Professor, Department of African American Studies and Global Jazz Studies Musicology

Shana L. Redmond is an interdisciplinary scholar of music, race, and politics. Prior to receiving her combined Ph.D. in African American Studies and American Studies from Yale University, Redmond studied Music and African American Studies at Macalester College where she trained as a vocalist. Throughout her education and career, music has been at the center of her thinking—as subject, agent, and method—and activates her research and teaching interests in racial formation, political cultures, nationalism, labor, and decolonization. Her focus has been to understand the ways in which music is used as a strategy within the liberation politics and social movements of the African world.

She is the the author of Anthem: Social Movements and the Sound of Solidarity in the African Diaspora (New York University Press, 2014), which is an interdisciplinary cultural history that tracks the songs that organized the modern Black world. Her most recent book, Everything Man: The Form and Function of Paul Robeson (Duke University Press, January 2020), develops the theory of “antiphonal life” in order to track Robeson’s sonic travels, form, and animation throughout the twentieth century. Redmond is currently at work on two books: the first, The Song that Saved the World, interrogates aid music and racial benevolence, while the second, The Next Jubilee, tracks the possible impossible in Black music. She is the series co-editor for “Phono: Black Music and the Global Imagination” with the University of California Press and an editorial board member for the “Music and Social Justice” series with the University of Michigan Press. She is also a contributor to and co-editor of Critical Ethnic Studies: A Reader (Duke University Press, 2016).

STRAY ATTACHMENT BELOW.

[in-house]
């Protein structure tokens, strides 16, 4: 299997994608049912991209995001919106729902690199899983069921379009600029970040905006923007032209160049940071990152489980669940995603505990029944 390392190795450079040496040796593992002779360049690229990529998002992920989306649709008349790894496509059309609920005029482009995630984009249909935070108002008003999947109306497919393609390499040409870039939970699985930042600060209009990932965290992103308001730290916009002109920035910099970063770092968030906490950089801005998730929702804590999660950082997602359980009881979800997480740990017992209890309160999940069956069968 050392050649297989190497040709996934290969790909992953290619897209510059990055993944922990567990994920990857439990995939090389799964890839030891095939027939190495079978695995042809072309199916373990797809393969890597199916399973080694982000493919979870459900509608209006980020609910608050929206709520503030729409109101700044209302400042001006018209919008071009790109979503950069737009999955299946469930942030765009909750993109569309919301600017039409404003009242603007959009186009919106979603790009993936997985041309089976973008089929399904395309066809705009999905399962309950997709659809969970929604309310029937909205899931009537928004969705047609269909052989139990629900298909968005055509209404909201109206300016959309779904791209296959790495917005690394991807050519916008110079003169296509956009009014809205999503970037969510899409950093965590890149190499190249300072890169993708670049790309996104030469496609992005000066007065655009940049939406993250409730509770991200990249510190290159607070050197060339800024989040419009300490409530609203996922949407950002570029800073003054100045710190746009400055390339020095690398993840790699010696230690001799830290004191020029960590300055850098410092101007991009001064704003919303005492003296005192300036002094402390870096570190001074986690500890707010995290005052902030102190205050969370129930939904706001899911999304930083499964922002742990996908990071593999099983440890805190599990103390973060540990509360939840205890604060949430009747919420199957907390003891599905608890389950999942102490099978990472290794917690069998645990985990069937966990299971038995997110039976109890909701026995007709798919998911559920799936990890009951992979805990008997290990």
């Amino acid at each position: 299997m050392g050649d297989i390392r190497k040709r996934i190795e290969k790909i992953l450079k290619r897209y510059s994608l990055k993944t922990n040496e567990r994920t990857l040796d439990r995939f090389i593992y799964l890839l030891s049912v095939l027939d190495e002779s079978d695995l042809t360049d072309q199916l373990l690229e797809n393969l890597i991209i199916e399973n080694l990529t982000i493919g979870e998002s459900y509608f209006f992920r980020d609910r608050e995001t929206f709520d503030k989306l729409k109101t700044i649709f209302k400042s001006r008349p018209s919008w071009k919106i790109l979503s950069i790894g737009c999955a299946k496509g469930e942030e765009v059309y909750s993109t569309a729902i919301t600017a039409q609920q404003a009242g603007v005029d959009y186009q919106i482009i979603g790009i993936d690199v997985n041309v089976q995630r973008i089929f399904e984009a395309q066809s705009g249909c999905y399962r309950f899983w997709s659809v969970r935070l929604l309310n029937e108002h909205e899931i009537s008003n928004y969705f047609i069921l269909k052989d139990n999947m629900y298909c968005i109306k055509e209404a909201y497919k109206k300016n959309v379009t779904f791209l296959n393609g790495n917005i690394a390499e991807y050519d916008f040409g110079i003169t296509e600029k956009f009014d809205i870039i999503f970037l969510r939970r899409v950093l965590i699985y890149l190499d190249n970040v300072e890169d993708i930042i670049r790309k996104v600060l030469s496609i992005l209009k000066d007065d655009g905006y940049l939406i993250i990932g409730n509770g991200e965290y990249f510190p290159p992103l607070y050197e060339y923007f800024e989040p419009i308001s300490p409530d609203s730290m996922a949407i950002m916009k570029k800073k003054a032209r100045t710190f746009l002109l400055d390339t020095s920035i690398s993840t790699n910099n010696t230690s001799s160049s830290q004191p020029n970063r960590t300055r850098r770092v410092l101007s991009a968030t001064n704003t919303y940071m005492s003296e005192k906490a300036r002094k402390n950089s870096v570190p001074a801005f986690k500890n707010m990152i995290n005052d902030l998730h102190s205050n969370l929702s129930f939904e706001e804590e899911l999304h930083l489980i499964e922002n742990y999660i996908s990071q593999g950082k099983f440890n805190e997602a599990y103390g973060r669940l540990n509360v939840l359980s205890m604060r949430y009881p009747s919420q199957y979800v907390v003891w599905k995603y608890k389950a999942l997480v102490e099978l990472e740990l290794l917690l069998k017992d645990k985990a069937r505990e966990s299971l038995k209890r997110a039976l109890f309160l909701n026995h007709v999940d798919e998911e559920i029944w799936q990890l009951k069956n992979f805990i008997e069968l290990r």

A committed public intellectual, her work appears in various scholarly publications including Current Musicology, Black CameraBlack Music Research JournalRace & ClassJournal of Popular Music StudiesBlack Sexual Economies, and The Futures of Black Radicalism, as well as popular outlets such as National Public Radio (NPR), Public Broadcasting Service (PBS) News Hour, the Huffington Post, Boston Review, Truth-Out, USApp for the London School of Economics, and The Feminist Wire. She is the author of the liner notes for the vinyl release of the Original Motion Picture Soundtrack for Jordan Peele’s film, Us (Waxwork Records, 2019) and has co-produced two academic mixtapes: “Anthem: The Mixtape” (2014) and “Pleasure/Liberation: A Mixtape Experience” (2016). She has received fellowships and research prizes from the Woodrow Wilson Foundation, Social Science Research Council, James Weldon Johnson Institute at Emory University, and American Studies Association. In 2014-2015 she was the inaugural Ella Baker Visiting Professor at the University of California, Santa Barbara.